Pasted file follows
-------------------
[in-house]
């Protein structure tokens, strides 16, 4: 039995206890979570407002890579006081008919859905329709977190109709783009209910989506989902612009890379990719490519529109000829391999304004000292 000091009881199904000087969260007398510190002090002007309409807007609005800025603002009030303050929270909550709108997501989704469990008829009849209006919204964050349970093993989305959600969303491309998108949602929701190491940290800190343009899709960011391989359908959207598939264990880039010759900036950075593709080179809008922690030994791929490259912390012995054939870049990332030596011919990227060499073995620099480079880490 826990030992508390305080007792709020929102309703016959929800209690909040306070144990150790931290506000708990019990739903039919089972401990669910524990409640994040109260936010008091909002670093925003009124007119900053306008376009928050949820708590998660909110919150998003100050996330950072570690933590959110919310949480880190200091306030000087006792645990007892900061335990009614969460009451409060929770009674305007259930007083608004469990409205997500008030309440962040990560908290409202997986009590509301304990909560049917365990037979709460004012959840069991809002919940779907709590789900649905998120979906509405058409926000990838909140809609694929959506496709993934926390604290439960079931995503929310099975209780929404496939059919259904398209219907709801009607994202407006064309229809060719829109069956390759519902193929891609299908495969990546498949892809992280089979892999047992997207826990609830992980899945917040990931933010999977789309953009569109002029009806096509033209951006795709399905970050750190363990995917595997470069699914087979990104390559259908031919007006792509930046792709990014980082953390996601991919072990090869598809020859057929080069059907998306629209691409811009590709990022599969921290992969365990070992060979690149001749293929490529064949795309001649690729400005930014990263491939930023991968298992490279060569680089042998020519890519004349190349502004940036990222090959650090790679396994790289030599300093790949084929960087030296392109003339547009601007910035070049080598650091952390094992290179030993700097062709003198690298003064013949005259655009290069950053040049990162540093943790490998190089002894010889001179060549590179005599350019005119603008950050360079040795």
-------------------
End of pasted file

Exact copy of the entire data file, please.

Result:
[in-house]
């Protein structure tokens, strides 16, 4: 039995206890979570407002890579006081008919859905329709977190109709783009209910989506989902612009890379990719490519529109000829391999304004000292 000091009881199904000087969260007398510190002090002007309409807007609005800025603002009030303050929270909550709108997501989704469990008829009849209006919204964050349970093993989305959600969303491309998108949602929701190491940290800190343009899709960011391989359908959207598939264990880039010759900036950075593709080179809008922690030994791929490259912390012995054939870049990332030596011919990227060499073995620099480079880490 826990030992508390305080007792709020929102309703016959929800209690909040306070144990150790931290506000708990019990739903039919089972401990669910524990409640994040109260936010008091909002670093925003009124007119900053306008376009928050949820708590998660909110919150998003100050996330950072570690933590959110919310949480880190200091306030000087006792645990007892900061335990009614969460009451409060929770009674305007259930007083608004469990409205997500008030309440962040990560908290409202997986009590509301304990909560049917365990037979709460004012959840069991809002919940779907709590789900649905998120979906509405058409926000990838909140809609694929959506496709993934926390604290439960079931995503929310099975209780929404496939059919259904398209219907709801009607994202407006064309229809060719829109069956390759519902193929891609299908495969990546498949892809992280089979892999047992997207826990609830992980899945917040990931933010999977789309953009569109002029009806096509033209951006795709399905970050750190363990995917595997470069699914087979990104390559259908031919007006792509930046792709990014980082953390996601991919072990090869598809020859057929080069059907998306629209691409811009590709990022599969921290992969365990070992060979690149001749293929490529064949795309001649690729400005930014990263491939930023991968298992490279060569680089042998020519890519004349190349502004940036990222090959650090790679396994790289030599300093790949084929960087030296392109003339547009601007910035070049080598650091952390094992290179030993700097062709003198690298003064013949005259655009290069950053040049990162540093943790490998190089002894010889001179060549590179005599350019005119603008950050360079040795």